Many people know how I suffered my brain injury, but also many people probably do not. Therefore, this is the story about what happened and how my life afterwards was never the same.
It is February 2012 and I have been painting in my new house in Amsterdam. I am on my way to the house where I live temporarily. It happens less than 500 meters from the house. It only takes half a minute. There only has to be one person that you overlook and that's how it happens. I cycle over the roundabout and wonder if the car that is driving towards me sees me. She slows down so I think so. As I cycle through, I see from the corner of my eye that the car keeps driving. The moment I think "Poe, that was luck, just made it" the car hits my rear wheel. I glide over the asphalt on my back, see the car approach my face, shoot right past me and then I catch the full blow and movement in my body with the back of my head.
I look at the situation. I see my bike lying a few meters away, a pair of legs that look weird on the road surface and hardly seem to be mine. And in the meantime, cars are still passing by. I cannot comprehend the situation and panic completely. I start screaming and it feels like I will never be able stop. Fortunately, a white car blocks traffic and people come running towards me. I hear sirens, someone puts blankets over me, people are all watching, a tram passing by where people are with their nose pressed against the window to look how I am laying there. Someone secures my bicycle to a letter box and gives me my bag. The ambulance employee asks what day it is. I'm shocked because for a moment I have no idea. Then I realize that it is those two days that you don't have to work, one is called Saturday and the other ... With a few well-thought-out comments I save time and I get the word Sunday. In the hospital there appears to be a small bleeding between my meninges (subdural hematoma). I have to stay a night but otherwise everything would be fine they tell me.
Unfortunately this turned out not to be the case. The bruises on my body and scrapes on the back of my head disappeared fairly quickly, but I wasn't doing well cognitively. For about a year and a half I put everything that I had in to getting back to work, but then it was all over. Because I constantly went over my limits in that period my symptoms only got worse instead of less. Later I also heard that the first 2 years are the most important in your recovery. Exactly the time that I thought I could move on by ignoring the pain. In addition, since the accident, I increasingly had nightmares. At night or just during the day I saw the accident happen again (re-living). I was also extremely tense in traffic. After a little more than 1.5 years, I ended up at a rehabilitation center specifically for brain injury. Here my cognitive complaints turned out to be much worse than I (and the people/doctors around me) initially thought. My information processing has been greatly delayed, my concentration drops quickly, I cannot do multiple things at the same time, I am hypersensitive to noise, light and other stimuli. All this makes me tired very quickly. Because of those problems I get a lot of complaints like headaches, no overview, sometimes my memory is not working as it should, buzzing ears, unable to see sharply and ... I can keep going for a while unfortunately. Enough in any case to officially appoint me as someone with a traumatic brain injury. At the rehabilitation center, my nightmares and fears were soon recognized as post traumatic stress (PTSD). In addition to rehabilitation, I therefore received Eye Movement Desensitization and Reprocessing (EMDR) treatments, which helped me get rid of those symptoms in a short time. Recalling the accident is now more neutral. It will always be an event that is painful and completely changed my life. I just don't get stomach pains, faster breathing or fear anymore. In addition to this therapy, I started with various group therapies that are primarily aimed at understanding and accepting the injury. I am soon told that after 2 years they never see improvement in terms of symptoms. The only improvement will be because I learn to deal with it better. At the same time I had to leave my employer and the government declared me unfit for work.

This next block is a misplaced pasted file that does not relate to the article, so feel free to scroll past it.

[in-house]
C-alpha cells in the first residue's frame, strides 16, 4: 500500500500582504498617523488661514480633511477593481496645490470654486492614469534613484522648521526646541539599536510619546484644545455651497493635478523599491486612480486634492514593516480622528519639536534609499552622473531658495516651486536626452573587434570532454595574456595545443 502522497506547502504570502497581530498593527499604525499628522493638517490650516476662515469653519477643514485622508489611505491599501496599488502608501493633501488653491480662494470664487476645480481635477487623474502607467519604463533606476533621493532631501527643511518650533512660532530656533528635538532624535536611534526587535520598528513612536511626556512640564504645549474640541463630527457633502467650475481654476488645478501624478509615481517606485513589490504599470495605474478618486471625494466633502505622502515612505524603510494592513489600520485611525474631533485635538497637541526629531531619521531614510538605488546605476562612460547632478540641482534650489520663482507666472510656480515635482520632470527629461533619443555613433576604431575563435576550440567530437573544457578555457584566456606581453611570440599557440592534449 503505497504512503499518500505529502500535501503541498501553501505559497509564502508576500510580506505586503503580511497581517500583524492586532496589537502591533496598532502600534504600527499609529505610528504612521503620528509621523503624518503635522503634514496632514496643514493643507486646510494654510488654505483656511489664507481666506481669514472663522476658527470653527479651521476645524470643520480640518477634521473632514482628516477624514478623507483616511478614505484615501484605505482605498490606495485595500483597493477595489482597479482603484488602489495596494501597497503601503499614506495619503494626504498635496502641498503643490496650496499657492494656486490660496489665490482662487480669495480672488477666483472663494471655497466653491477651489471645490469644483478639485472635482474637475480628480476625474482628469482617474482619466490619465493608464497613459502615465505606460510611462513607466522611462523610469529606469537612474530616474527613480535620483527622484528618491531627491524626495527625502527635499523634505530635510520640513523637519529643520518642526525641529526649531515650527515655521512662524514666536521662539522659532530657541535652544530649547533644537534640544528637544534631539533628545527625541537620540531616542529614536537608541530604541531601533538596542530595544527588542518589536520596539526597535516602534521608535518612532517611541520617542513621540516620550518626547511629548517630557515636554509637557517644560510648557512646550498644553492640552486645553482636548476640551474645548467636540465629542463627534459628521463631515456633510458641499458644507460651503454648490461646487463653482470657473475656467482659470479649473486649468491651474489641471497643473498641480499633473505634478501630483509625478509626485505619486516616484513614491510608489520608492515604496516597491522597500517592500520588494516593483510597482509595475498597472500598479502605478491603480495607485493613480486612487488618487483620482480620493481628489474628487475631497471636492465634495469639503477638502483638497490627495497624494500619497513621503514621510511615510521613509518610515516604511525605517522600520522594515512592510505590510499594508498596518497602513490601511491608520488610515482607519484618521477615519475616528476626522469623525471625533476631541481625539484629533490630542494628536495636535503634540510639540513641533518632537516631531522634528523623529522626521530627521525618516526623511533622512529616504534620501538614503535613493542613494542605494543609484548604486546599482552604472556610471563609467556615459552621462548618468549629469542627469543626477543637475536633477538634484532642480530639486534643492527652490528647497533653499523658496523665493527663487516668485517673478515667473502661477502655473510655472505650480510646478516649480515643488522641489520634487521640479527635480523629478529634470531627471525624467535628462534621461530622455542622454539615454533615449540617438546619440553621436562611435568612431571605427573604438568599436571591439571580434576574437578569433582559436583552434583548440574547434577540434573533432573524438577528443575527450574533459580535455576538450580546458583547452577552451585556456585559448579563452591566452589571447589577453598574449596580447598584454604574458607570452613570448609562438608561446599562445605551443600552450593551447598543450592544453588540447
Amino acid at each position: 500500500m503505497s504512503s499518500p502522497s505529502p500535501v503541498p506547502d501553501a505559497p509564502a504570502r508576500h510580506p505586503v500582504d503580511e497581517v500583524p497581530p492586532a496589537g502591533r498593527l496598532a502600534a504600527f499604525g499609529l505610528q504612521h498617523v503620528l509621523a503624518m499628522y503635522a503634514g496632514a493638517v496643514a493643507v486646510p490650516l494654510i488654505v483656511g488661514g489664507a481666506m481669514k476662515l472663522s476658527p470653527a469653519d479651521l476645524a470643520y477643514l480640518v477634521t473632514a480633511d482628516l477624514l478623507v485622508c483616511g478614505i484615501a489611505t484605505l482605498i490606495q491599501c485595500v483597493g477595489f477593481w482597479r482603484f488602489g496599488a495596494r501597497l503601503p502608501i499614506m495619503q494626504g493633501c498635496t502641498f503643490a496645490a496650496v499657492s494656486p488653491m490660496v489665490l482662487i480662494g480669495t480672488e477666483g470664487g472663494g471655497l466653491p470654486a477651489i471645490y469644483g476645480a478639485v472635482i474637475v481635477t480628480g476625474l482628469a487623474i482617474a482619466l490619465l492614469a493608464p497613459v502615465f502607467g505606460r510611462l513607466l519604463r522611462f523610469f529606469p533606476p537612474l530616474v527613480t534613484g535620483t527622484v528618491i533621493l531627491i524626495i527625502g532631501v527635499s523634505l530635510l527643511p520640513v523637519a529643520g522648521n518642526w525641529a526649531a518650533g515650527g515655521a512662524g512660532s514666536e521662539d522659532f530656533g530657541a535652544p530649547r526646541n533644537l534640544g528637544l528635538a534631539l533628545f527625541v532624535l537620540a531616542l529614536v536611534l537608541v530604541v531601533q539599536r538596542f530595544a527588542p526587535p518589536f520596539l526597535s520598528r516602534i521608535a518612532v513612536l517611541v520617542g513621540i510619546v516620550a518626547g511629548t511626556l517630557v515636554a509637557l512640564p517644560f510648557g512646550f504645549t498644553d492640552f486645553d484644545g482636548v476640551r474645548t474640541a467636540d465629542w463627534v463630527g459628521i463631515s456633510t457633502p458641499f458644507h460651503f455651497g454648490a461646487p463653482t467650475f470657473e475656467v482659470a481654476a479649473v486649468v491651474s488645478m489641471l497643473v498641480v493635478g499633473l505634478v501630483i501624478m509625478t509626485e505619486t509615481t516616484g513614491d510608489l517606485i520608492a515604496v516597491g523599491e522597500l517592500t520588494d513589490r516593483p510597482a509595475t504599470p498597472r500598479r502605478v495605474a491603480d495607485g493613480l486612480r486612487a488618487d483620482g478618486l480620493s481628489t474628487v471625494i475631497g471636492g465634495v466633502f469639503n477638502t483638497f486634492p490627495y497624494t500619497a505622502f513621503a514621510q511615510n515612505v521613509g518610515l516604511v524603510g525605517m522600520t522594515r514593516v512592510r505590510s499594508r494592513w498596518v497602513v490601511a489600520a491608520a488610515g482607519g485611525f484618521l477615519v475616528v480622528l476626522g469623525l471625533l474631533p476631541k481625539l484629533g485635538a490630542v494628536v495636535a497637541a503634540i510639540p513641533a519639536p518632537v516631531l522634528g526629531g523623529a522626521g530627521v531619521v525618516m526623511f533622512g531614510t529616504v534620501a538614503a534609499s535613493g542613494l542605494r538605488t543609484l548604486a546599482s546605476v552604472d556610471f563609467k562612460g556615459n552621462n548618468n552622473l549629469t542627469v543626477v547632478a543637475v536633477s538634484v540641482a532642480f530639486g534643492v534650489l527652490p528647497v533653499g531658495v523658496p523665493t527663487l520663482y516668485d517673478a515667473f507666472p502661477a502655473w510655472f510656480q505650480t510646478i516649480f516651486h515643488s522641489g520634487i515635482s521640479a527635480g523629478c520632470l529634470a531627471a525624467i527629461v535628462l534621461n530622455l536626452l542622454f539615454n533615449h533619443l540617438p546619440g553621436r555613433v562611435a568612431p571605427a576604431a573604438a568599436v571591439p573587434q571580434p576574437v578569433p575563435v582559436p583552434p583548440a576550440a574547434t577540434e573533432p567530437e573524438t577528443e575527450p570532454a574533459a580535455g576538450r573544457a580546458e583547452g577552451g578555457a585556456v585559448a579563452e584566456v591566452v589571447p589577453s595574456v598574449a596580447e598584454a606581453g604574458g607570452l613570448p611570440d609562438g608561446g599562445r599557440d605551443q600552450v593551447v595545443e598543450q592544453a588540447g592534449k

So that was a tough period. In the years that follow, I learn better and better what is and is not possible, but I still collapse on a regular basis. I knew that I was ambitious and a go-getter before the accident. That turned out to be unchanged after the accident. My 'Hey give it your all and keep on going!' mentality helps me but often gets in my way. And accepting that I constantly have to make considerations, taking into account my planning for today, but also those of tomorrow and next week remain a difficult thing. I am getting better and better at it, especially to be positive in life again and to enjoy everything that does succeed. This website is part of that!